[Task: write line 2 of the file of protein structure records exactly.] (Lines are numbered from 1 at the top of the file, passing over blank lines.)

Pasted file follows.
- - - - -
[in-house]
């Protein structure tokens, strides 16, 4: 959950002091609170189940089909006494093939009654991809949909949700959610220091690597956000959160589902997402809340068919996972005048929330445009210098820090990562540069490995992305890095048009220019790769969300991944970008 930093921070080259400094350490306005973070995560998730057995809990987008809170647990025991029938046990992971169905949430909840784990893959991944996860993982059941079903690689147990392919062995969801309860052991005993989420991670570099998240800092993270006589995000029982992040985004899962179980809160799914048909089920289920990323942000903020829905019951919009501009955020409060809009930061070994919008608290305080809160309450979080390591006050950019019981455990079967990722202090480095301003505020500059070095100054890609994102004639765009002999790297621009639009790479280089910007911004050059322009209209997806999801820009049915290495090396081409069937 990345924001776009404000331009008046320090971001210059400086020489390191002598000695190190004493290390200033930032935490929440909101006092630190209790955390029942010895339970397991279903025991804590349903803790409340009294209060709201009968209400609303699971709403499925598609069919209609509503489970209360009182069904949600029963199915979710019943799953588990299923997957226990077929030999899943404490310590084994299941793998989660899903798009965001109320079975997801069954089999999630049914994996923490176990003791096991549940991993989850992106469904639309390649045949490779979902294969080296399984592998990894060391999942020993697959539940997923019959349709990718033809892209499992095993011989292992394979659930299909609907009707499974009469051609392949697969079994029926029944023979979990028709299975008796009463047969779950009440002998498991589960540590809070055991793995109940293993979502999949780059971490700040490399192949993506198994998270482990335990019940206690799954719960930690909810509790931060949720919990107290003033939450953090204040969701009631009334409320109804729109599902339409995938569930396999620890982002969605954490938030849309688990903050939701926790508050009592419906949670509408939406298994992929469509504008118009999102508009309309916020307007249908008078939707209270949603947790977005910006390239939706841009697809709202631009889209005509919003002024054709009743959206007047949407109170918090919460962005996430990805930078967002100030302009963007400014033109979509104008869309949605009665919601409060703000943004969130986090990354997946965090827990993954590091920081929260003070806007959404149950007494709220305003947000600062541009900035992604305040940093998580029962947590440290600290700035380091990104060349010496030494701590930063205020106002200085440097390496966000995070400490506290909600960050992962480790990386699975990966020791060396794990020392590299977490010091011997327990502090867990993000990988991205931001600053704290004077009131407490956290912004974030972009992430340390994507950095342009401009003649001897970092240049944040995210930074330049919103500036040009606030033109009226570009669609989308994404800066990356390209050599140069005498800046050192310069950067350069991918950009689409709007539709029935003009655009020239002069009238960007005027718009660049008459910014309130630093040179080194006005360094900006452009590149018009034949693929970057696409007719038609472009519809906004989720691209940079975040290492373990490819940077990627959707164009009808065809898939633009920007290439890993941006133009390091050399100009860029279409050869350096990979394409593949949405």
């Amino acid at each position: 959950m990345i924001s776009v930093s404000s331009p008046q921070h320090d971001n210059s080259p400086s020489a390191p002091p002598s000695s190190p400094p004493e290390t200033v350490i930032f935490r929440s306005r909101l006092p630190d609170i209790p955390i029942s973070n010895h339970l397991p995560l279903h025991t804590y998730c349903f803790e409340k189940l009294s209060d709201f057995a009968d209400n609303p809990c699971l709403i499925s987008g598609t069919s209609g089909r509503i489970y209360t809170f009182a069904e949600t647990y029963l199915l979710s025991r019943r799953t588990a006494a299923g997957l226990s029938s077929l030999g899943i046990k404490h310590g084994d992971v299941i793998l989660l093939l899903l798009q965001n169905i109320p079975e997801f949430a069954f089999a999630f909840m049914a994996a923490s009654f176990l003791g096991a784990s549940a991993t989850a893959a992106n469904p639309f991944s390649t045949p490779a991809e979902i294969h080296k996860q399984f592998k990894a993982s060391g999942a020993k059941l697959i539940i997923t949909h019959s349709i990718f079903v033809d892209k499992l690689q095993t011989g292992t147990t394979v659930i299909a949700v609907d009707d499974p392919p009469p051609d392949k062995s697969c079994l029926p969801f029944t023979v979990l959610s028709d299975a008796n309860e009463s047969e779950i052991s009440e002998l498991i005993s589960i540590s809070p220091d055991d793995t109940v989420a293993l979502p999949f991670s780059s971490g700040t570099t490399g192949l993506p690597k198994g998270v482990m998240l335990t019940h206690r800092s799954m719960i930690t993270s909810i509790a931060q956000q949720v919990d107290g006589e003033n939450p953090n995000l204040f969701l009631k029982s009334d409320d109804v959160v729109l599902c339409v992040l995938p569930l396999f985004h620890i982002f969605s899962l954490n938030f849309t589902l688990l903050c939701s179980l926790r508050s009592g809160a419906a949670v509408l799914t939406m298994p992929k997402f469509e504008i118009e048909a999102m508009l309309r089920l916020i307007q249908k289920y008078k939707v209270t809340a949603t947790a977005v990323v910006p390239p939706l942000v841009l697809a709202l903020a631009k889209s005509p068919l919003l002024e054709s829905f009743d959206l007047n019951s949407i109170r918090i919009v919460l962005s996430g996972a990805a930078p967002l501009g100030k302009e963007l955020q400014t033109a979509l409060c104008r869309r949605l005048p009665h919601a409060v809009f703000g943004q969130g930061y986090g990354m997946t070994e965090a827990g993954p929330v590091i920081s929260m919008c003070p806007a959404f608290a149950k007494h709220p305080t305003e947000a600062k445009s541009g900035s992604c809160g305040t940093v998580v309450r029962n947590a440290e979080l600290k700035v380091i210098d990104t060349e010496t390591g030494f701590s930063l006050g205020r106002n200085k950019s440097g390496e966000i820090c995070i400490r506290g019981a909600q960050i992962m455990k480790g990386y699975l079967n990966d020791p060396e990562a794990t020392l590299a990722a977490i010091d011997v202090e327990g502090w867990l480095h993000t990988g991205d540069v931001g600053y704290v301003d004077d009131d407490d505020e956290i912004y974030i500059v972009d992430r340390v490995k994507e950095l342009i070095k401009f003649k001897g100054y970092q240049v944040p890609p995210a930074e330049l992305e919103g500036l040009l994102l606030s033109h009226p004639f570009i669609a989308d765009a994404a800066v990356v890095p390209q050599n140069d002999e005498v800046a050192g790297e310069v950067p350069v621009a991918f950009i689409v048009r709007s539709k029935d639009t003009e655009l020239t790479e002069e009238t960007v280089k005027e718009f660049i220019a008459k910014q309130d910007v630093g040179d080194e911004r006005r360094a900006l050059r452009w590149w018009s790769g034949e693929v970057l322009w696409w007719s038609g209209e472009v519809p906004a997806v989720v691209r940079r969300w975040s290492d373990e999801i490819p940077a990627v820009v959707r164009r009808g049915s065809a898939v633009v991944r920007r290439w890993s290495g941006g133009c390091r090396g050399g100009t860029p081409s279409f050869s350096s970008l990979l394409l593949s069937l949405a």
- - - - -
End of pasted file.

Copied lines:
């Protein structure tokens, strides 16, 4: 959950002091609170189940089909006494093939009654991809949909949700959610220091690597956000959160589902997402809340068919996972005048929330445009210098820090990562540069490995992305890095048009220019790769969300991944970008 930093921070080259400094350490306005973070995560998730057995809990987008809170647990025991029938046990992971169905949430909840784990893959991944996860993982059941079903690689147990392919062995969801309860052991005993989420991670570099998240800092993270006589995000029982992040985004899962179980809160799914048909089920289920990323942000903020829905019951919009501009955020409060809009930061070994919008608290305080809160309450979080390591006050950019019981455990079967990722202090480095301003505020500059070095100054890609994102004639765009002999790297621009639009790479280089910007911004050059322009209209997806999801820009049915290495090396081409069937 990345924001776009404000331009008046320090971001210059400086020489390191002598000695190190004493290390200033930032935490929440909101006092630190209790955390029942010895339970397991279903025991804590349903803790409340009294209060709201009968209400609303699971709403499925598609069919209609509503489970209360009182069904949600029963199915979710019943799953588990299923997957226990077929030999899943404490310590084994299941793998989660899903798009965001109320079975997801069954089999999630049914994996923490176990003791096991549940991993989850992106469904639309390649045949490779979902294969080296399984592998990894060391999942020993697959539940997923019959349709990718033809892209499992095993011989292992394979659930299909609907009707499974009469051609392949697969079994029926029944023979979990028709299975008796009463047969779950009440002998498991589960540590809070055991793995109940293993979502999949780059971490700040490399192949993506198994998270482990335990019940206690799954719960930690909810509790931060949720919990107290003033939450953090204040969701009631009334409320109804729109599902339409995938569930396999620890982002969605954490938030849309688990903050939701926790508050009592419906949670509408939406298994992929469509504008118009999102508009309309916020307007249908008078939707209270949603947790977005910006390239939706841009697809709202631009889209005509919003002024054709009743959206007047949407109170918090919460962005996430990805930078967002100030302009963007400014033109979509104008869309949605009665919601409060703000943004969130986090990354997946965090827990993954590091920081929260003070806007959404149950007494709220305003947000600062541009900035992604305040940093998580029962947590440290600290700035380091990104060349010496030494701590930063205020106002200085440097390496966000995070400490506290909600960050992962480790990386699975990966020791060396794990020392590299977490010091011997327990502090867990993000990988991205931001600053704290004077009131407490956290912004974030972009992430340390994507950095342009401009003649001897970092240049944040995210930074330049919103500036040009606030033109009226570009669609989308994404800066990356390209050599140069005498800046050192310069950067350069991918950009689409709007539709029935003009655009020239002069009238960007005027718009660049008459910014309130630093040179080194006005360094900006452009590149018009034949693929970057696409007719038609472009519809906004989720691209940079975040290492373990490819940077990627959707164009009808065809898939633009920007290439890993941006133009390091050399100009860029279409050869350096990979394409593949949405």